The other four candidates all were graduates of UT medical schools or had ties to Texas prison officials or the UT System.

When they learned of the problems with the candidates, UT System officials immediately dropped all but one candidate from the list and agreed to start over.

In late January, the Health Department's Sanchez bowed out, insisting that his agency was not the proper one to oversee such a study. Yudof began again.

"We then asked UTMB to contact the Correctional Managed Health Care Committee and have them contract directly with TMF (the medical foundation) -- so we wouldn't have UTMB involved," he said. The committee -- made up of representatives from UT Medical Branch and Texas Tech, plus other appointees -- contracts with the UT school and Texas Tech for prison health care and oversees their work.

Negotiations went on for about two months, Guckian said, "and then we began to realize what was happening to us in the legislative appropriations process -- and we had to focus our resources on that."

By the time the Legislature adjourned in May, Yudof said, the Correctional Managed Health Care Committee had decided to opt out as well.

"They told us the study was not needed because they had just finished a study of their own, and they were satisfied with the quality of care," Yudof said.

It was back to UT Medical Branch.

"We decided to do the contract under their auspices, and Ben Raimer was given the authority to develop a contract with the Texas Medical Foundation," Guckian said.

Raimer heads UT Medical Branch's prison health care program and leads the Correctional Managed Health Care Committee. Still more hurdles

Yudof and Guckian said contract negotiations have since been under way, with these hurdles: a new federal law governing confidentiality of medical records, various legal issues and the growing cost of completing the study Yudof first envisioned.

"It became very clear that that the cost would be prohibitive, . . . so we went back to TMF and said, 'What can we do for available funds?' " Guckian said.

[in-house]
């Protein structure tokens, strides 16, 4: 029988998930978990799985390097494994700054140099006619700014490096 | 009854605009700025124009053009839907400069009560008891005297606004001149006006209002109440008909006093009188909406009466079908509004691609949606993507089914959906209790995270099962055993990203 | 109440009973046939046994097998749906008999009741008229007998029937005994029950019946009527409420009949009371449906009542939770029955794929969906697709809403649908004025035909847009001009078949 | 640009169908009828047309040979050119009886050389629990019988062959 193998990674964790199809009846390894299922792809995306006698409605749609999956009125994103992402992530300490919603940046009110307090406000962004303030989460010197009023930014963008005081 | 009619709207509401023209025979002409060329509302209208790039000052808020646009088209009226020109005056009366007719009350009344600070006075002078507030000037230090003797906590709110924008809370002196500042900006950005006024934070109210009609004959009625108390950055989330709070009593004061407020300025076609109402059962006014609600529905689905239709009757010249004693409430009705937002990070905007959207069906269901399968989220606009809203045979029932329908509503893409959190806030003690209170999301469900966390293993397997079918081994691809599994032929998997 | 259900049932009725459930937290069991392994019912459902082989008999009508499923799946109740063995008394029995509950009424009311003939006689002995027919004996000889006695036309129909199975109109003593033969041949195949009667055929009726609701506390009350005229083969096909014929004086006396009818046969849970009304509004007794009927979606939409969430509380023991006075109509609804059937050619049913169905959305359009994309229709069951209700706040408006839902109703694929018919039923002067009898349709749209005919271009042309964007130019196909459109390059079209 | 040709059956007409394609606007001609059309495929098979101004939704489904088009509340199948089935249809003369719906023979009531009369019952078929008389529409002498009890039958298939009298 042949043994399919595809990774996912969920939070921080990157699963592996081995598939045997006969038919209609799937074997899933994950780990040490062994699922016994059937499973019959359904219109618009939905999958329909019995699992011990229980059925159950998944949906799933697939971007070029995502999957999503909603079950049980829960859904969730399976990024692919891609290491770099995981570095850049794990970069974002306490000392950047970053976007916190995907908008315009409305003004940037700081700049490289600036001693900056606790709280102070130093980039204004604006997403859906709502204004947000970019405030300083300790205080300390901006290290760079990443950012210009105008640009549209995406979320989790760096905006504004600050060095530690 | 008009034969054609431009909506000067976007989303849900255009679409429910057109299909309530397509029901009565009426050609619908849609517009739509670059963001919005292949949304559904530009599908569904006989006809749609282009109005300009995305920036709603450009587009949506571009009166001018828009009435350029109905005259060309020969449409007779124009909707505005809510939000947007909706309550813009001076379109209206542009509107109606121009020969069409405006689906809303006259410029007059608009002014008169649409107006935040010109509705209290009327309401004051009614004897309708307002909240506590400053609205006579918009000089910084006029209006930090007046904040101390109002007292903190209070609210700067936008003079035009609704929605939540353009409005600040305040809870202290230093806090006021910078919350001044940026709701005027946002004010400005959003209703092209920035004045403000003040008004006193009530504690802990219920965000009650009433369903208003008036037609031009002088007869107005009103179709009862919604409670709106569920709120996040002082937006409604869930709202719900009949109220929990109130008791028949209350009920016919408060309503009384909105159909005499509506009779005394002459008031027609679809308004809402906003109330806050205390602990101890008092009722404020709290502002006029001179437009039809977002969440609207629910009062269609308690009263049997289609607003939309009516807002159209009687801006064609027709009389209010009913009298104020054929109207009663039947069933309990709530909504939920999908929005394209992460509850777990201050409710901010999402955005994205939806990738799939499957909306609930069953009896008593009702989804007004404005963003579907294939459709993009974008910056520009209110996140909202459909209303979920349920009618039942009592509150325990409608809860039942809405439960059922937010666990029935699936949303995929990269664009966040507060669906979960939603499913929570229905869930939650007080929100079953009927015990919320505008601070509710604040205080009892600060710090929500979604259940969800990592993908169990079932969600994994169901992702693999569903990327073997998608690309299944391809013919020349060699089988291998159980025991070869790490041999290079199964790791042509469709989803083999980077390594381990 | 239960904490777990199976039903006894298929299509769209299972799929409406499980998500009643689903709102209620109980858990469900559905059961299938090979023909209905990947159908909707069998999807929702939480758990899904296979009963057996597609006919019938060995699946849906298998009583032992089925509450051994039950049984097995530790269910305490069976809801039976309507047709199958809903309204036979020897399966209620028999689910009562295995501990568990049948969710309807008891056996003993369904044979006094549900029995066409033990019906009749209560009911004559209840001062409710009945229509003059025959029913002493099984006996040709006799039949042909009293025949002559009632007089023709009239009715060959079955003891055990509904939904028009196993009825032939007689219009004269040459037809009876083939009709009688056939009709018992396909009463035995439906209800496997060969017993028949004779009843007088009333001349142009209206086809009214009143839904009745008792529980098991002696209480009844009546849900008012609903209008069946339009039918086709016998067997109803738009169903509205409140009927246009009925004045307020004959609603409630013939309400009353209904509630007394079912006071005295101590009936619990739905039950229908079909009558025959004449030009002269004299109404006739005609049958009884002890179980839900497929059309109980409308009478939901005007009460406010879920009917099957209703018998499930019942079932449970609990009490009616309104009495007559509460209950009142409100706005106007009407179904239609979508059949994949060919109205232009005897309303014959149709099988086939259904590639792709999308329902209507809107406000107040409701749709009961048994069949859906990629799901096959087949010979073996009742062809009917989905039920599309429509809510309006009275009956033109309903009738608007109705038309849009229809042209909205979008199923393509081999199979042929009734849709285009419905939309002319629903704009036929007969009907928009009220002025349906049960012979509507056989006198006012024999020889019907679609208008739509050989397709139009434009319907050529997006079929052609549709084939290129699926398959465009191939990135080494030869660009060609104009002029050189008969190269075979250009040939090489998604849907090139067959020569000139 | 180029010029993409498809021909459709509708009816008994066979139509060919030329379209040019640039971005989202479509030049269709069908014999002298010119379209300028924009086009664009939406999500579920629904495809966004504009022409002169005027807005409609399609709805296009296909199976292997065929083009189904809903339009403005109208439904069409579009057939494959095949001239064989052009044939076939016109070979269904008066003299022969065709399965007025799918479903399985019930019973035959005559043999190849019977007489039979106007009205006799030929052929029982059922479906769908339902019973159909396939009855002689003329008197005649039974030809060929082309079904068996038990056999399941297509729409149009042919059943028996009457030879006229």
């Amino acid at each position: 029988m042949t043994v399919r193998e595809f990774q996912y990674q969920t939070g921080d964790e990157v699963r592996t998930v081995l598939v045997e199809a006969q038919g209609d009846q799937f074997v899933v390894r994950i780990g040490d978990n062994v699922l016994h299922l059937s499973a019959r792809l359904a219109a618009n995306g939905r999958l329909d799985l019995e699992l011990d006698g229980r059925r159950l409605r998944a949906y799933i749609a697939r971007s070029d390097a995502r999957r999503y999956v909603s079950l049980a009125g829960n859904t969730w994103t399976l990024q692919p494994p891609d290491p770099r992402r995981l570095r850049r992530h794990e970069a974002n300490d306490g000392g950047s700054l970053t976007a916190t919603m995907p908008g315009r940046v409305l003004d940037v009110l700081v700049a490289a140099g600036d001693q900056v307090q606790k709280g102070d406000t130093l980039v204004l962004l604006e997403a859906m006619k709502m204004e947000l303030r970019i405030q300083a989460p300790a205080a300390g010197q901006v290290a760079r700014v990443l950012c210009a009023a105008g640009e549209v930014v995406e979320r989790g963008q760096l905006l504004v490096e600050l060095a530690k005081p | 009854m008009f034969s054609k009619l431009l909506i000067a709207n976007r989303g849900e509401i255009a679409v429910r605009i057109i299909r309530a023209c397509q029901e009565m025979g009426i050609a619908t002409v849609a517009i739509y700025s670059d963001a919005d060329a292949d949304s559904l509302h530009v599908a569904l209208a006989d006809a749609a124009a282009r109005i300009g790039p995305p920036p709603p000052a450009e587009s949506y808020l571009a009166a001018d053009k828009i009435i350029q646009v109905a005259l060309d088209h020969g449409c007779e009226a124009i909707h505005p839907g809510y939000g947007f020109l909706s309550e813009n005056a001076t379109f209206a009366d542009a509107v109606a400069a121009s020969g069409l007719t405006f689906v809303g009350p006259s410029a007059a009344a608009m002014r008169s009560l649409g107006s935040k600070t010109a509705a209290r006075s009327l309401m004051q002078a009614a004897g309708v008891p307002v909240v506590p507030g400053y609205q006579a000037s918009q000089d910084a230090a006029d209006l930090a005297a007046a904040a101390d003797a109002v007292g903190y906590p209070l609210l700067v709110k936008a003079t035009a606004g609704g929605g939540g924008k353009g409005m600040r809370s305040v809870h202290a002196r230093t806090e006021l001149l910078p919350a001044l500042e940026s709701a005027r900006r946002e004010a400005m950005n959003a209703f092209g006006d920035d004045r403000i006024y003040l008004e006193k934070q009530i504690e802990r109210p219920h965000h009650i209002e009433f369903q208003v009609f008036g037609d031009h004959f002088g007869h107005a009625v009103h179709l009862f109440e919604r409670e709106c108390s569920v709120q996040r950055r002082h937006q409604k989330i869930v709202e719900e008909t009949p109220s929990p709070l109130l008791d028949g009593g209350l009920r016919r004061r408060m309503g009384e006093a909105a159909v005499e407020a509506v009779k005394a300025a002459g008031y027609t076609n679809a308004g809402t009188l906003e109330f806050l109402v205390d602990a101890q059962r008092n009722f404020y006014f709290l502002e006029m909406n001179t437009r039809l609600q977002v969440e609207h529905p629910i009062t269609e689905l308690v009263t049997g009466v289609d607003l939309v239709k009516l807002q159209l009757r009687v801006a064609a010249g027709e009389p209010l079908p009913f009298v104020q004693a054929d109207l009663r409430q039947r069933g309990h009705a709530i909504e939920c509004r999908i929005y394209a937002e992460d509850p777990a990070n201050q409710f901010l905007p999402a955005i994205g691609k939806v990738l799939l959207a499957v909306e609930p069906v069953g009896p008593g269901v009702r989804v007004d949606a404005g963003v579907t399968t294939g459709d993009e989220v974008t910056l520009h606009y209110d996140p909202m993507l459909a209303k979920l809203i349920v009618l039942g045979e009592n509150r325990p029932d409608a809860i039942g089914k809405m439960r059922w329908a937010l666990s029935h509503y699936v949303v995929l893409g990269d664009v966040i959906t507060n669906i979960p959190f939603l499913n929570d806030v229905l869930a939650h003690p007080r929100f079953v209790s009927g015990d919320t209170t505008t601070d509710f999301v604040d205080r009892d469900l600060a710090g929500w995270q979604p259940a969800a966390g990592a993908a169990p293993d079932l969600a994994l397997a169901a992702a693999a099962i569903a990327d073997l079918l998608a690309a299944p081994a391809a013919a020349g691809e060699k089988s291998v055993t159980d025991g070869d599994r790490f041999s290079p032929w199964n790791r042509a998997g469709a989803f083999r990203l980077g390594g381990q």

UT officials originally expected to spend $30,000 to $40,000, but they learned it would cost much more to do all the work Yudof originally wanted. Yudof said the scaled-back study will now cost about $70,000 -- including an administrative review of the systems of care and a review of some medical records, probably just a few hundred of those prisoners with prevalent diseases and infections such as HIV, hypertension, hepatitis C, heart disease and diabetes.

Guckian said nurses will do much of the review work, although doctors may be involved in some parts.

And will those reviewers still have no ties to UT or UT Medical Branch? Yudof and Guckian said they want those involved in the study to be as far removed as possible, but there may be no way to eliminate everyone with UT ties since a Texas group will conduct the study. "We'll try to eliminate people with obvious conflicts," Guckian said.

Dunne said the medical foundation will comply with whatever stipulations UT includes in the contract, such as barring reviewers with ties to UT or the medical branch. Other stipulations could govern whether the public has access to any or all of the report. It's unclear what the stipulations will be because the contract isn't ready. Typically, medical confidentiality laws prohibit the release of any patient-identifying information, and most quality-of- care studies are conducted under peer review rules that also require confidentiality.

Dunne said that once UT Medical Branch signs a contract with the foundation, a study could be completed in 120 to 180 days.

Guckian said he expects a contract will be signed within a few days so the study can finally begin -- and be completed by the end of the year. Yudof was more cautious.

"Considering what's happened . . . I wouldn't bet the ranch on it," Yudof said.